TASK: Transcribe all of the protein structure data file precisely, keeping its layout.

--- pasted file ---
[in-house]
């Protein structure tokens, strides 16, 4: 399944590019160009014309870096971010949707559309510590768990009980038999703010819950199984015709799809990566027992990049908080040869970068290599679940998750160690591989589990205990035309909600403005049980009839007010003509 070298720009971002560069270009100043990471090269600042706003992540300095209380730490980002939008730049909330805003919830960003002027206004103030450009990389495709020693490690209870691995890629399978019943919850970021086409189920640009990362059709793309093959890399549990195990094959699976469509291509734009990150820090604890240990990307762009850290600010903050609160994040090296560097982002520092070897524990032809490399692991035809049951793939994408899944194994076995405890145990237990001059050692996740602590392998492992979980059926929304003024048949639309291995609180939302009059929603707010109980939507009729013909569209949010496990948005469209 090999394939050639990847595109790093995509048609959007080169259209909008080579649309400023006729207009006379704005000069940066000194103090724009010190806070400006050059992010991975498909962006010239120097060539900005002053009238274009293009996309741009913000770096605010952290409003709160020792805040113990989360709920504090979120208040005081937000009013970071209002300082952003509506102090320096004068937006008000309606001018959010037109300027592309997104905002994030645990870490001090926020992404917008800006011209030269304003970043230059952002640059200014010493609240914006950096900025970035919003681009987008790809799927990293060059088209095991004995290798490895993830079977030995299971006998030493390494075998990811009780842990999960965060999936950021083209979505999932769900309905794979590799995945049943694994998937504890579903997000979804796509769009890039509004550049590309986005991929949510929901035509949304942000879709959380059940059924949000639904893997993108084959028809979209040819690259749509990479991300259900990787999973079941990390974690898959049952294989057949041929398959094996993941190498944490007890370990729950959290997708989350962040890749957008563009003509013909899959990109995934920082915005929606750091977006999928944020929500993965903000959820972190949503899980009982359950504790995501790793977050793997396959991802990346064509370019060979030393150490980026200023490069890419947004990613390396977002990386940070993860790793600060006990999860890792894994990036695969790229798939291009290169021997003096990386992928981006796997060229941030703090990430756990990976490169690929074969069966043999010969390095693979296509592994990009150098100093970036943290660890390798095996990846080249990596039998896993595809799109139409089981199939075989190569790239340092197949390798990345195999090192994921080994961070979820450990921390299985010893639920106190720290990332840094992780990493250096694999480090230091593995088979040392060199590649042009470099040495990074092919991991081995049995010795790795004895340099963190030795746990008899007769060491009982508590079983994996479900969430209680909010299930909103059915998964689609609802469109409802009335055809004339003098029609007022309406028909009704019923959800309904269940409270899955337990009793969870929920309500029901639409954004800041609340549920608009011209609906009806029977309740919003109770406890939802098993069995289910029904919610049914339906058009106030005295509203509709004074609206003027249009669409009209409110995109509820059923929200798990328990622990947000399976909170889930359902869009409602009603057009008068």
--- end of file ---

[in-house]
């Protein structure tokens, strides 16, 4: 399944590019160009014309870096971010949707559309510590768990009980038999703010819950199984015709799809990566027992990049908080040869970068290599679940998750160690591989589990205990035309909600403005049980009839007010003509 070298720009971002560069270009100043990471090269600042706003992540300095209380730490980002939008730049909330805003919830960003002027206004103030450009990389495709020693490690209870691995890629399978019943919850970021086409189920640009990362059709793309093959890399549990195990094959699976469509291509734009990150820090604890240990990307762009850290600010903050609160994040090296560097982002520092070897524990032809490399692991035809049951793939994408899944194994076995405890145990237990001059050692996740602590392998492992979980059926929304003024048949639309291995609180939302009059929603707010109980939507009729013909569209949010496990948005469209 090999394939050639990847595109790093995509048609959007080169259209909008080579649309400023006729207009006379704005000069940066000194103090724009010190806070400006050059992010991975498909962006010239120097060539900005002053009238274009293009996309741009913000770096605010952290409003709160020792805040113990989360709920504090979120208040005081937000009013970071209002300082952003509506102090320096004068937006008000309606001018959010037109300027592309997104905002994030645990870490001090926020992404917008800006011209030269304003970043230059952002640059200014010493609240914006950096900025970035919003681009987008790809799927990293060059088209095991004995290798490895993830079977030995299971006998030493390494075998990811009780842990999960965060999936950021083209979505999932769900309905794979590799995945049943694994998937504890579903997000979804796509769009890039509004550049590309986005991929949510929901035509949304942000879709959380059940059924949000639904893997993108084959028809979209040819690259749509990479991300259900990787999973079941990390974690898959049952294989057949041929398959094996993941190498944490007890370990729950959290997708989350962040890749957008563009003509013909899959990109995934920082915005929606750091977006999928944020929500993965903000959820972190949503899980009982359950504790995501790793977050793997396959991802990346064509370019060979030393150490980026200023490069890419947004990613390396977002990386940070993860790793600060006990999860890792894994990036695969790229798939291009290169021997003096990386992928981006796997060229941030703090990430756990990976490169690929074969069966043999010969390095693979296509592994990009150098100093970036943290660890390798095996990846080249990596039998896993595809799109139409089981199939075989190569790239340092197949390798990345195999090192994921080994961070979820450990921390299985010893639920106190720290990332840094992780990493250096694999480090230091593995088979040392060199590649042009470099040495990074092919991991081995049995010795790795004895340099963190030795746990008899007769060491009982508590079983994996479900969430209680909010299930909103059915998964689609609802469109409802009335055809004339003098029609007022309406028909009704019923959800309904269940409270899955337990009793969870929920309500029901639409954004800041609340549920608009011209609906009806029977309740919003109770406890939802098993069995289910029904919610049914339906058009106030005295509203509709004074609206003027249009669409009209409110995109509820059923929200798990328990622990947000399976909170889930359902869009409602009603057009008068």